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Easing Compatibility Between OpenOffice, MS Office 186

Jane Walker writes "An office suite expert describes how to format documents in OpenOffice and Microsoft office using program features that will make ease compatibility headaches." From the article: "No two office suites are alike, and the more manual, highly controlled items you have in your document, the more likely the formatting will get messy when you go from one office suite to another. But if you use the formatting capabilities to indent and add spacing--well, that's more like just labeling a box Kitchen and putting the box somewhere that makes sense. The formatting tips in this article will also give you more professional-looking documents that are easier to update when the content or formatting rules change."
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Easing Compatibility Between OpenOffice, MS Office

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  • yes, but (Score:5, Insightful)

    by ajs318 ( 655362 ) <sd_resp2.earthshod@co@uk> on Wednesday May 03, 2006 @03:56AM (#15251834)
    Too many people think it's OK just to use rows of spaces for formatting.

    The worst example of this I ever saw was a document where the page numbers were typed, by hand, aligned using spaces, within the page themselves {not in the footer}; and there were no page breaks, just loads of hard returns. I was tasked with fixing a minor spelling mistake. This should have been an easy job; but the correctly-spelt word was one letter longer, which caused the line to wrap -- thus making an utter arse of the formatting.

    I fixed it, but I got a bollocking for taking too long. I suppose I would have got just as big a bollocking for messing up the formatting.

    I think a great service would be done if word processing software could detect attempts at such manual formatting, warn the user there is a better way to do it; and then do it properly, automagically. It can't be that hard. I'll concede that spaces and hard returns do have a place, but that place is far away from proportionally-spaced fonts.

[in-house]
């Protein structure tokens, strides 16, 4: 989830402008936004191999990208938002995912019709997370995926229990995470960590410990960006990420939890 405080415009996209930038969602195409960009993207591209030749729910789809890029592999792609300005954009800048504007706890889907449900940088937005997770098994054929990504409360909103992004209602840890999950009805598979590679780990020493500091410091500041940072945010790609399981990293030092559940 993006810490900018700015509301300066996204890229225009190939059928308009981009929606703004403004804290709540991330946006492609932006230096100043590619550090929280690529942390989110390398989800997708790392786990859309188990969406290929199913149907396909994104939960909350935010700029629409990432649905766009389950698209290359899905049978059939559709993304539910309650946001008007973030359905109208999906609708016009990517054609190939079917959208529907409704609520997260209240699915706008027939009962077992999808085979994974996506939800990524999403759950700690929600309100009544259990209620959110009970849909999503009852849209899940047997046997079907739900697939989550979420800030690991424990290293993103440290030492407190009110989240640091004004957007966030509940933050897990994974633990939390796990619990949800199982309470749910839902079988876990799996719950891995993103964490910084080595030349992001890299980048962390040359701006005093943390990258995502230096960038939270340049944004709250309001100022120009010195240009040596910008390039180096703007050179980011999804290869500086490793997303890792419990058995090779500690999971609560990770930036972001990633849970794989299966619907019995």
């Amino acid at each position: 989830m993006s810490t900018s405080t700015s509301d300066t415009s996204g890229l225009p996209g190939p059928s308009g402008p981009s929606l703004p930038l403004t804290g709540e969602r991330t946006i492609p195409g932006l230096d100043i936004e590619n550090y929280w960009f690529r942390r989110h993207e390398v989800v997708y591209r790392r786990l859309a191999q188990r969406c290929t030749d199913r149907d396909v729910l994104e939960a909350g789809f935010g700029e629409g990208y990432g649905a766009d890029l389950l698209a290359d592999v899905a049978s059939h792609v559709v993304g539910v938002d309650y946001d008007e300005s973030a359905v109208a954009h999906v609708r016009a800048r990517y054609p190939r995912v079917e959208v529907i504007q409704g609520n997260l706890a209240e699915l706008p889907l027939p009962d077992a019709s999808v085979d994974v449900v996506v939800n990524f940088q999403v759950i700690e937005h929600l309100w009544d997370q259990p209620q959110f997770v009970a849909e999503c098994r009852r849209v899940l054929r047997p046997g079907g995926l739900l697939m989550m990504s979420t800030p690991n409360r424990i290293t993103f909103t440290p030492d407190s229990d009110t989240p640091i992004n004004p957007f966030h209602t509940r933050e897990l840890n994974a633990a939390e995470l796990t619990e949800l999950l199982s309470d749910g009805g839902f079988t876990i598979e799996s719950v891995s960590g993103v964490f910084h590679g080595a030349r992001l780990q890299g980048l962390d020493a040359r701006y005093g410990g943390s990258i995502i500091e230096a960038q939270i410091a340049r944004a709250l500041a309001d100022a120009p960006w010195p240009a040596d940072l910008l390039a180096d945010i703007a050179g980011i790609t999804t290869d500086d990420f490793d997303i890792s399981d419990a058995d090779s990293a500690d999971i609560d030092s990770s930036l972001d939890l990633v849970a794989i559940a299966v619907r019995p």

Oh yes, one more thing. Bring back Wordstar/Protext-style rulers which can be inserted into the document anywhere, not just one ruler at the top of the screen which changes as you move from one paragraph to another. It's as confusing as fuck and it's probably half the reason why people use spaces for formatting in the first place.
  • Re:Cripes (Score:5, Insightful)

    by Whiney Mac Fanboy ( 963289 ) * <> on Wednesday May 03, 2006 @03:57AM (#15251836) Homepage Journal
    . Is it the case that the more correct you are about word processor usage, the closer you get to HTML/CSS? Should we just skip word processors and use that or LaTex?

    Find me a wysiwyg html/css editor (that outputs nice clean css/html after being edited by 5 people) that my secretary can use (he's a liquid-paper on the screen type) and I'll support that.

    It would be nice if we were all using CSS/html - but for knocking out quick documents word processors are far easier (even doing things the laborious way this guy suggests)
  • In other words... (Score:3, Insightful)

    by Anne Honime ( 828246 ) on Wednesday May 03, 2006 @04:15AM (#15251877)
    ...Learning good typography skills makes for prettier documents. Yeah. Old news. But alas, it's the purpose of word processors to avoid learning proper typo, and LatTeX is already far better at typesetting than any suite out there.

    As long as word processors won't erase superfluous spaces, doubled returns, and start of line tabs, I see no hope of a global users' skills rising.

  • Re:Yes. (Score:5, Insightful)

    by Fred_A ( 10934 ) <fred@fredshom[ ]rg ['e.o' in gap]> on Wednesday May 03, 2006 @05:19AM (#15252030) Homepage
    I don't believe any of them is any better in the quality department.

    Maybe you don't care about things like proper typesetting and ligatures but for some people these things matter. Even for plain printed text. This falls squarely in the quality department for me.

    In French it's even more obvious. For example before a colon or a semicolon you insert a thin space. in addition to the ASCII character set there are numerous accented characters in use, including capitals (which the braindead French keyboard makes difficult to enter, moreso in Windows where apparently you're supposed to memorize character codes). Actually English uses a lot of accented characters as well via the import of foreign colloquialisms although omitting them doesn't seem to matter much (déjà-vu vs. deja-vu). All of this is handled gracefully by TeX and is apparently made difficult on purpose by most word processors.